The starting salary for a 2015 graduate with a degree in computer science is $52,237, according to forbes.com, but even with the allure of a fat first pay-check, the percentage of females with computer science degrees still remains at a low 12 percent. DePauw is no exception, but student organizations are continuing to combat this problem.
On DePauw’s campus there are 11 senior and 26 junior women majoring in computer science. The percent of female majors in computer science in the junior class is 42 percent, and this might have recently gone up. The exact ratio between men and women was not available from the computer science department.
Junior computer science major Beth Chelmowski believes there is a difference in the gender of class makeup since her first year at DePauw.
"I have noticed that the amount of girls in my computer science classes have increased compared to my freshman year," said Chelmowski.
Professor Gloria Townsend, the faculty sponsor of the WICS, Women in Computer Science, started working with the club because she was concerned about the low number of women in computer science.
Despite the low national rates of women in the field, DePauw outreach is large. WICS is affiliated with other science groups like the ACM, the Association for Computing Machinery and the ACM-W, the Association for Computing Machinery—Women. WICS is also affiliated with the STARS Alliance, a group of 50 selected institutions that the National Science Foundation funds.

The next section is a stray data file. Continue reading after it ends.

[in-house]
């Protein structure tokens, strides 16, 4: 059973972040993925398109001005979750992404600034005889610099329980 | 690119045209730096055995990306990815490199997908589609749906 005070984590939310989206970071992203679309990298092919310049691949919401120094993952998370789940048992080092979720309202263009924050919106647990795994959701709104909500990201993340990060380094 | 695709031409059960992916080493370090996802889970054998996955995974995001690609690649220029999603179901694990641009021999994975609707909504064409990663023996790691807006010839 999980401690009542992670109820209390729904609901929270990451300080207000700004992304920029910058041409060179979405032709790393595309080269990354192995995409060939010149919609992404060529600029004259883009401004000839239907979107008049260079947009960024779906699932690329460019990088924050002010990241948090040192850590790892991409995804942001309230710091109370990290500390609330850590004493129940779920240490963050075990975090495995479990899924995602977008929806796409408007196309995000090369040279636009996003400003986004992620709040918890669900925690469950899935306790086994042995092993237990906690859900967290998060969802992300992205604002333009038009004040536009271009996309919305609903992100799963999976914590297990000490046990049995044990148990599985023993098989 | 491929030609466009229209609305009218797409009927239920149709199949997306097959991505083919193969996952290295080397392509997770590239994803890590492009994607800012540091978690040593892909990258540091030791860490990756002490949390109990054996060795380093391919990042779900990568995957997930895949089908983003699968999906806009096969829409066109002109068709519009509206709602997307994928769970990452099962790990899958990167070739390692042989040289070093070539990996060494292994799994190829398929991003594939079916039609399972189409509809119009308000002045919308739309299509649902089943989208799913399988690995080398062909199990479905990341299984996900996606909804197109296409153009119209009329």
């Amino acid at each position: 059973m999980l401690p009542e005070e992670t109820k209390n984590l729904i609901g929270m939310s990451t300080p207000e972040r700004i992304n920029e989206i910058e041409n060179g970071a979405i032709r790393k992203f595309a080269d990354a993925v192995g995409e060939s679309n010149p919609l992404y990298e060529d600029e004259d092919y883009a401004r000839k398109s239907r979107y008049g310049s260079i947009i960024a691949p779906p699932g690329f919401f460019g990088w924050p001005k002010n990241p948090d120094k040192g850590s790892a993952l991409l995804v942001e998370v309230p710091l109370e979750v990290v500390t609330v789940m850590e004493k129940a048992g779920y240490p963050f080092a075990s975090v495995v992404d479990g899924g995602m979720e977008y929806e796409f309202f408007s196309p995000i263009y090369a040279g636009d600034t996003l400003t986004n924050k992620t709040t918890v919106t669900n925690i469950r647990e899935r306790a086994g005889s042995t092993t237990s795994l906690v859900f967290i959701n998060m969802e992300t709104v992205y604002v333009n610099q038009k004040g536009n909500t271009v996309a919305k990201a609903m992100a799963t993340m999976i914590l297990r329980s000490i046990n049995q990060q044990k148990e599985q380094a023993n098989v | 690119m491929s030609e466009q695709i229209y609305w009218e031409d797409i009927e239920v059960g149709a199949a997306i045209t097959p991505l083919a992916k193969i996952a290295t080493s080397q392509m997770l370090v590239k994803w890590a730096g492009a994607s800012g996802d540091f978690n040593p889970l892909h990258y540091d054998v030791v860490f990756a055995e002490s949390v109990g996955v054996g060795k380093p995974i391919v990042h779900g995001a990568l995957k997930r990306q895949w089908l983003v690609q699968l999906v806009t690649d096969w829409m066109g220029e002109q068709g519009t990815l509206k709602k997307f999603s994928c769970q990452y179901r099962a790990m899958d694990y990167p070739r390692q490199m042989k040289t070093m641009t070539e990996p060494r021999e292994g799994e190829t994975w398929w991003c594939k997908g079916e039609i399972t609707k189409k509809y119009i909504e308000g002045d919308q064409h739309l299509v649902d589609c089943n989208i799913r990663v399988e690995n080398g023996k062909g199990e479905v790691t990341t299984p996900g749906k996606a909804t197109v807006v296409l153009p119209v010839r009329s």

“The U.S. government seeks to increase the number of women and minorities graduating with computer science degrees,” Townsend said. “As members of STARS, our women perform community outreach, currently working with children at the Putnam County Library.”
Senior Noemi Benitez champions the success of STARS in an email.
"STARS has been a crucial component to creating a sense of community, especially for under represented peoples in computing,” wrote Benitez. “I'm able to talk to people that know what it's like to come from a diverse background.”
Benitez believes that programs such as STARS that create community within a department lend to more female computer science majors. The junior class, which Benitez said is at about 42 percent, is impressive. Benitez wrote, "This percentage is double the national average!"
Whatever the reason for the small numbers nationally of women in science fields, DePauw has multiple ways to get involved and give minority students in the field the confidence and support needed to earn a degree in computer science.
“I advise our Women in Computing members and all other students to continually "stretch" themselves–to take advantage of one new opportunity that involves a challenge each semester or each month,” Townsend said. “The stepping stone model supports student transformation from high school graduate to ready-for-the-real-world DePauw graduate.”
WICS is not only a great opportunity to study computer science, but students say it is a fun enriching environment as well.
“I like that we think of ourselves as a team,” said president of WICS, junior, Miranda Castle. “It's totally possible to be a member of the club and keep to yourself, but we like to go to hackathons together and work on projects as a group.”
Most women at DePauw join the WICS because they are majoring in computer science, but you do not have to be a major to get involved.
“It doesn't matter what you study, if you've ever been interested in hardware, coding, or robots, drop us a line at firstname.lastname@example.org,” said Castle.
In addition to WICs there is also the ACM-W. This group also provides lots of opportunities for women in science fields. The ACM-W is part of ACM, but both provides a space for women interested in technology. Both the ACM and the ACM-W are accessible to many people.
“I saw that they were willing to work with me and that my lack of experience did not matter” said junior Justine Clark, a member of the ACM.
Despite the low number of women in computing in the United States, at DePauw there are opportunities to get involved and participate in this field of science and technology.